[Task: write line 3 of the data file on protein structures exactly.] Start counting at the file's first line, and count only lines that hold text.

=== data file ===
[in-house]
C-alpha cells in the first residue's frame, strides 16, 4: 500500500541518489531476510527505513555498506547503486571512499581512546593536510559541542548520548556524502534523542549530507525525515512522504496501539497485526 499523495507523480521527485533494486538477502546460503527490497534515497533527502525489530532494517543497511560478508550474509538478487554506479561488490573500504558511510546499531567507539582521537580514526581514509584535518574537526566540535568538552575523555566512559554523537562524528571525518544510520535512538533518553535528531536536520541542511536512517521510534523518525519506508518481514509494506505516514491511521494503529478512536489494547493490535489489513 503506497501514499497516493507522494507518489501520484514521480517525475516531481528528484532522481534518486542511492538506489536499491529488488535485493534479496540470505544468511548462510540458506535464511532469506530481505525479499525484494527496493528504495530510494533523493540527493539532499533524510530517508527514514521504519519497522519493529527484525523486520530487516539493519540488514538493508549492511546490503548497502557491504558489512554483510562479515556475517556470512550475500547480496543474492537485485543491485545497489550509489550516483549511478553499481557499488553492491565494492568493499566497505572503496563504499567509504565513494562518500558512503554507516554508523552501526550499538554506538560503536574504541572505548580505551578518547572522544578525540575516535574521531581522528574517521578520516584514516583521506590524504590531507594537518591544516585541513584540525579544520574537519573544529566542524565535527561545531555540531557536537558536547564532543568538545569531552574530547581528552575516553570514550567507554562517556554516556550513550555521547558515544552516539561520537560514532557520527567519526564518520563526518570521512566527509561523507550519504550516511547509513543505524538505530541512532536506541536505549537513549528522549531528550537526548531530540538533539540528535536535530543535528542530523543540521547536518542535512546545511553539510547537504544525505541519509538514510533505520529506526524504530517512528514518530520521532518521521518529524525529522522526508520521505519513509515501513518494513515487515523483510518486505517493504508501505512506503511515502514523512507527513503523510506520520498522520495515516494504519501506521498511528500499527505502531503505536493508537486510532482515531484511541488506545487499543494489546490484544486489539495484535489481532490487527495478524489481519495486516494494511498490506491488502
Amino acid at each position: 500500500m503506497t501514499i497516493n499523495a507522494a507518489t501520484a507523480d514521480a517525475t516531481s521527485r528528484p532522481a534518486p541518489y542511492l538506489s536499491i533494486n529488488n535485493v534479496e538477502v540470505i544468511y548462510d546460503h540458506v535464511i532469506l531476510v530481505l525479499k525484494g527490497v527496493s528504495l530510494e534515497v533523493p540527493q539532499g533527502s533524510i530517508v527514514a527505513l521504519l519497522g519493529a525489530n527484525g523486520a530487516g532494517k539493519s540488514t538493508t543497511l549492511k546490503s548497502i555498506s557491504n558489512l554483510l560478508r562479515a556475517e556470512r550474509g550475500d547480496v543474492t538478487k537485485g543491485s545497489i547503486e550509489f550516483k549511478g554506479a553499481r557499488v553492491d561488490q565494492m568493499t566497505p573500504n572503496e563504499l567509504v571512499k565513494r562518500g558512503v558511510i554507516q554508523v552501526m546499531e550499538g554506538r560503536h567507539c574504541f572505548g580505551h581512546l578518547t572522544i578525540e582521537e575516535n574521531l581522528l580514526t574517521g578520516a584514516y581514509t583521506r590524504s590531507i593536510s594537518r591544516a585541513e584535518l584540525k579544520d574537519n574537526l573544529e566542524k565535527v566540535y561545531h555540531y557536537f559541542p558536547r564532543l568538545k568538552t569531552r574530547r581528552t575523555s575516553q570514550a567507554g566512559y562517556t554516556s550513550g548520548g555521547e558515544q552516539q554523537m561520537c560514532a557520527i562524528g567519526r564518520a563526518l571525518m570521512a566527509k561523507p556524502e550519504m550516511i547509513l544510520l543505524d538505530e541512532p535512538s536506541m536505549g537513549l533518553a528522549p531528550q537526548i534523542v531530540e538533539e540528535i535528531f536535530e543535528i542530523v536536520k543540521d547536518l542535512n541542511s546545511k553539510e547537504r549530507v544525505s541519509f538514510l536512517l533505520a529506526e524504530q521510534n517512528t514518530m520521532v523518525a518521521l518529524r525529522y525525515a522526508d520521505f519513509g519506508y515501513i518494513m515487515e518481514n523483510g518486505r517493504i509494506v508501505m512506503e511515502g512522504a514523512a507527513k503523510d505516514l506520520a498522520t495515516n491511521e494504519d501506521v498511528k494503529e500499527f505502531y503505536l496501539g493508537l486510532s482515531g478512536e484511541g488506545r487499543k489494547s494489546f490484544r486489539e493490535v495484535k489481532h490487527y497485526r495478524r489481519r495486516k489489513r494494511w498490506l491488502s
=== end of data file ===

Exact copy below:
Amino acid at each position: 500500500m503506497t501514499i497516493n499523495a507522494a507518489t501520484a507523480d514521480a517525475t516531481s521527485r528528484p532522481a534518486p541518489y542511492l538506489s536499491i533494486n529488488n535485493v534479496e538477502v540470505i544468511y548462510d546460503h540458506v535464511i532469506l531476510v530481505l525479499k525484494g527490497v527496493s528504495l530510494e534515497v533523493p540527493q539532499g533527502s533524510i530517508v527514514a527505513l521504519l519497522g519493529a525489530n527484525g523486520a530487516g532494517k539493519s540488514t538493508t543497511l549492511k546490503s548497502i555498506s557491504n558489512l554483510l560478508r562479515a556475517e556470512r550474509g550475500d547480496v543474492t538478487k537485485g543491485s545497489i547503486e550509489f550516483k549511478g554506479a553499481r557499488v553492491d561488490q565494492m568493499t566497505p573500504n572503496e563504499l567509504v571512499k565513494r562518500g558512503v558511510i554507516q554508523v552501526m546499531e550499538g554506538r560503536h567507539c574504541f572505548g580505551h581512546l578518547t572522544i578525540e582521537e575516535n574521531l581522528l580514526t574517521g578520516a584514516y581514509t583521506r590524504s590531507i593536510s594537518r591544516a585541513e584535518l584540525k579544520d574537519n574537526l573544529e566542524k565535527v566540535y561545531h555540531y557536537f559541542p558536547r564532543l568538545k568538552t569531552r574530547r581528552t575523555s575516553q570514550a567507554g566512559y562517556t554516556s550513550g548520548g555521547e558515544q552516539q554523537m561520537c560514532a557520527i562524528g567519526r564518520a563526518l571525518m570521512a566527509k561523507p556524502e550519504m550516511i547509513l544510520l543505524d538505530e541512532p535512538s536506541m536505549g537513549l533518553a528522549p531528550q537526548i534523542v531530540e538533539e540528535i535528531f536535530e543535528i542530523v536536520k543540521d547536518l542535512n541542511s546545511k553539510e547537504r549530507v544525505s541519509f538514510l536512517l533505520a529506526e524504530q521510534n517512528t514518530m520521532v523518525a518521521l518529524r525529522y525525515a522526508d520521505f519513509g519506508y515501513i518494513m515487515e518481514n523483510g518486505r517493504i509494506v508501505m512506503e511515502g512522504a514523512a507527513k503523510d505516514l506520520a498522520t495515516n491511521e494504519d501506521v498511528k494503529e500499527f505502531y503505536l496501539g493508537l486510532s482515531g478512536e484511541g488506545r487499543k489494547s494489546f490484544r486489539e493490535v495484535k489481532h490487527y497485526r495478524r489481519r495486516k489489513r494494511w498490506l491488502s